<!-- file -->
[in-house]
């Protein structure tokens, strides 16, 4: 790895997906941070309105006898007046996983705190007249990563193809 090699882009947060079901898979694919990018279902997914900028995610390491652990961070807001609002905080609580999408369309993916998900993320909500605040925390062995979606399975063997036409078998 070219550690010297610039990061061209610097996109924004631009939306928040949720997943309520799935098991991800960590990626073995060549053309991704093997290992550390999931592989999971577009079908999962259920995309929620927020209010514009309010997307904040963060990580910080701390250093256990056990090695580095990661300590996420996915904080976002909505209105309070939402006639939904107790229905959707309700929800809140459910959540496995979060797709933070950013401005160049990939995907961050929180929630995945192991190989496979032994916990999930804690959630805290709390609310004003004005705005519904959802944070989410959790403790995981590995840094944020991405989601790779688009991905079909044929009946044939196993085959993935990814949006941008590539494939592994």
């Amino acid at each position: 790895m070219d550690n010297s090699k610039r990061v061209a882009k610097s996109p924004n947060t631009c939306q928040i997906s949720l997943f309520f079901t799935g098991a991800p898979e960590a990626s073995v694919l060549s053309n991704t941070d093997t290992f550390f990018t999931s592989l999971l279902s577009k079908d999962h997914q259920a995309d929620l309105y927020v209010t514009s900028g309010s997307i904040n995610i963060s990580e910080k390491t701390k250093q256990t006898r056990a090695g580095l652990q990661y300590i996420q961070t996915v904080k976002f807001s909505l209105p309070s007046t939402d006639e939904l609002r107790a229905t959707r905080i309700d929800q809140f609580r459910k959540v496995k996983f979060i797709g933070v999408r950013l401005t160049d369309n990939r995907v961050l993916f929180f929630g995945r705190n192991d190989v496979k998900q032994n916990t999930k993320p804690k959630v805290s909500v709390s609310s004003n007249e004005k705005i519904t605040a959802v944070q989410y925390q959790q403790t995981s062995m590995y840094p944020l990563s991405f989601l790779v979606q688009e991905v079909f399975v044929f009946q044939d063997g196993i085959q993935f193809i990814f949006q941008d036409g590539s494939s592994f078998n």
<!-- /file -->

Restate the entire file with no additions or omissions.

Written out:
[in-house]
């Protein structure tokens, strides 16, 4: 790895997906941070309105006898007046996983705190007249990563193809 090699882009947060079901898979694919990018279902997914900028995610390491652990961070807001609002905080609580999408369309993916998900993320909500605040925390062995979606399975063997036409078998 070219550690010297610039990061061209610097996109924004631009939306928040949720997943309520799935098991991800960590990626073995060549053309991704093997290992550390999931592989999971577009079908999962259920995309929620927020209010514009309010997307904040963060990580910080701390250093256990056990090695580095990661300590996420996915904080976002909505209105309070939402006639939904107790229905959707309700929800809140459910959540496995979060797709933070950013401005160049990939995907961050929180929630995945192991190989496979032994916990999930804690959630805290709390609310004003004005705005519904959802944070989410959790403790995981590995840094944020991405989601790779688009991905079909044929009946044939196993085959993935990814949006941008590539494939592994």
């Amino acid at each position: 790895m070219d550690n010297s090699k610039r990061v061209a882009k610097s996109p924004n947060t631009c939306q928040i997906s949720l997943f309520f079901t799935g098991a991800p898979e960590a990626s073995v694919l060549s053309n991704t941070d093997t290992f550390f990018t999931s592989l999971l279902s577009k079908d999962h997914q259920a995309d929620l309105y927020v209010t514009s900028g309010s997307i904040n995610i963060s990580e910080k390491t701390k250093q256990t006898r056990a090695g580095l652990q990661y300590i996420q961070t996915v904080k976002f807001s909505l209105p309070s007046t939402d006639e939904l609002r107790a229905t959707r905080i309700d929800q809140f609580r459910k959540v496995k996983f979060i797709g933070v999408r950013l401005t160049d369309n990939r995907v961050l993916f929180f929630g995945r705190n192991d190989v496979k998900q032994n916990t999930k993320p804690k959630v805290s909500v709390s609310s004003n007249e004005k705005i519904t605040a959802v944070q989410y925390q959790q403790t995981s062995m590995y840094p944020l990563s991405f989601l790779v979606q688009e991905v079909f399975v044929f009946q044939d063997g196993i085959q993935f193809i990814f949006q941008d036409g590539s494939s592994f078998n």